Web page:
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Ottawa biker convoy: Police say protest will not be a repeat of ‘freedom convoy’

Ottawa’s acting police chief says he’s heard community concerns as the city prepares for another convoy protest, promising it won’t be a repeat of the ‘convoy freedom” at the beginning of the year.

Steve Bell began his council remarks on Wednesday by addressing the community directly ahead of the “Rolling Thunder” convoy.

“We know you are still healing from the disruption and crime that the illegal protest has brought to our streets,” he said. “We understand that this has had an impact on all residents and a pronounced impact on many members of our marginalized communities.

“Your police department will not allow unsafe or illegal conditions that could lead to another illegal protest.”

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Mayor Jim Watson said the city’s preparation for the protest had been “all-consuming” and he believes they are better organized than before the trucker convoy.

“We are all on deck about this,” he told reporters. “Nobody wants a repeat of what happened during the trucker convoy, and that’s why I think we’re more proactive and better prepared to deal with the issue.”

The police announce that they will establish an exclusion zone in the city center where no protest vehicles will be allowed. It’s a different approach than the authorities took during the Freedom Convoy protests earlier this year, when hundreds of trucks filled downtown streets for three weeks.

“Controlled intersections, new no-parking and stopping zones, road closures, vehicle towing and ticketing will be part of the enforcement strategy,” Bell said.

However, the roads are not closed. Bell said residential and commercial traffic, pedestrians, cyclists and public transport will be allowed. City heavy trucks, fencing and officers will help control access to certain areas, Bell said.

The biker convoy is expected to arrive on Friday, with many main events scheduled for Saturday. This includes a route that will cross part of the city and return via Nicholas Street to Highway 417.

Many participants will be staying in downtown hotels. Others gather at a site on Eagleson Road, which police say will see possible traffic delays. There is also a church in Vanier that can host a Sunday service.

“At that time they said they would be leaving town after their events,” Bell said.

Bell said it was too early to say how many people would come, but organizers said they expected more than 500 motorcycles. Bell said there are no plans to fence the National War Memorial, but officers will be in and around the area.

Police warned people to expect traffic delays in and around the exclusion zone. Ottawa by-law officials say they are ready to ticket anyone who breaks rules regarding parking violations, motor vehicle noise, open fires, littering and other violations.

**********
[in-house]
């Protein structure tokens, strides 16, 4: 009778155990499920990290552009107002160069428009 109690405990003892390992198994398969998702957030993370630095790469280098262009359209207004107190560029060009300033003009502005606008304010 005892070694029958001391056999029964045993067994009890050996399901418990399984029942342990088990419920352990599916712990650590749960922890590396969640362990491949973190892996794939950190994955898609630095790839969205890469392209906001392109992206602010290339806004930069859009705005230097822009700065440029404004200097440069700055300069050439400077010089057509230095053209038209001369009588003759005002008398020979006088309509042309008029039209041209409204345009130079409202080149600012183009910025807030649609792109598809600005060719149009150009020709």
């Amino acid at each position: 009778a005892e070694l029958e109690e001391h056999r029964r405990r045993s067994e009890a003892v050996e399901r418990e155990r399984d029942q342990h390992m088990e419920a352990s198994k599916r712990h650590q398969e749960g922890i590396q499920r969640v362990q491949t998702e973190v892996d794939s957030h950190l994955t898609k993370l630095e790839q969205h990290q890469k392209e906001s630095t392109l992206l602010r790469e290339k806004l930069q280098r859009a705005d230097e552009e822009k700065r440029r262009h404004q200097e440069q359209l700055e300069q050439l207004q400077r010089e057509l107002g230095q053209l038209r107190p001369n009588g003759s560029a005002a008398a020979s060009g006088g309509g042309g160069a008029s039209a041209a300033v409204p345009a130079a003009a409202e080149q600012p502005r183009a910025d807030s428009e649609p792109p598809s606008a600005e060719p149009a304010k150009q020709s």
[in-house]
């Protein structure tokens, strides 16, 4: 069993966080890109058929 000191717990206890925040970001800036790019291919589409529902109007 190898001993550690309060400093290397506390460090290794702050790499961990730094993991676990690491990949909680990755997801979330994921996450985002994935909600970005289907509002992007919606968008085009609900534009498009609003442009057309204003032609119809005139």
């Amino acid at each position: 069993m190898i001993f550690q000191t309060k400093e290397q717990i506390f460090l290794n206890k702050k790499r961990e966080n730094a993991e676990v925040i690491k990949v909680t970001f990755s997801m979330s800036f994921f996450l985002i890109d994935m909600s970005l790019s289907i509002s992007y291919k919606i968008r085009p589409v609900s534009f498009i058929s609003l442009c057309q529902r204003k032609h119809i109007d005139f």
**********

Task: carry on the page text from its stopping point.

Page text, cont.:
Bell said people can expect a significant police presence, including a “significant increase” in Ontario Provincial Police and RCMP officers.

“We are very aware of community concerns and our need to be on foot, readily available in our communities so they know they are safe where they live,” Bell said.

Bell called the planned route the least intrusive way for them to move in and out of town, impacting the fewest number of residents.

“In an ideal world, we wouldn’t have to plan around that at all. But we do,” he said.

“Some coordination of that so that you can have a starting point, a passage and ultimately, what we all want, an exit point, is important,” he added. “A disorganized and disorganized group of bikers in different groups wandering around the city would be more problematic for us.”

Bell also reminded participants that they will be held accountable for their actions.

“We see a lot of conflict online about this event. Much of it comes from distant individuals and groups behind keyboards who want to sow discord. I absolutely do not want to see this conflict on our streets,” he said. “It’s an open and peaceful city.”

An organizer of this weekend’s event promises a peaceful protest. Neil Sheard told Newstalk 580 CFRA’s Evan Solomon on Tuesday that the rally was to “take over” the national war memorial after authorities erected a fence around it during the Freedom Convoy.

However, one of the speakers listed at a rally and march on Friday is a leading figure in protests against COVID-19 mandates who the Canadian Anti-Hate Network says has a history of bigoted comments, including Holocaust denial.

Sheard said that man, Chris Sky, had “nothing to do with it”.

RCMP join Ottawa Police response

The Ottawa Police Services Board has granted over 800 RCMP officers special constable status to work in Ottawa during the Rolling Thunder event.

The service has sought approval to appoint Royal Canadian Mounted Police officers with special constable status, which gives them law enforcement capabilities in the city.

The board approved up to 200 additional RCMP officers for the Rolling Thunder event, as well as extending special agent status for 631 previously sworn officers, in February 2022.

The 831 appointments are valid until July 4.

President Eli El-Chantiry and Vice President Suzanne Valiquette have received approval from the Board of Directors to approve any additional applications for Special Agent status in Ottawa.

A board report says the July 4 deadline is in anticipation of additional events and demonstrations in Ottawa.

Appointments to special agent status generally last for five years.

With files from Josh Pringle of CTV News Ottawa

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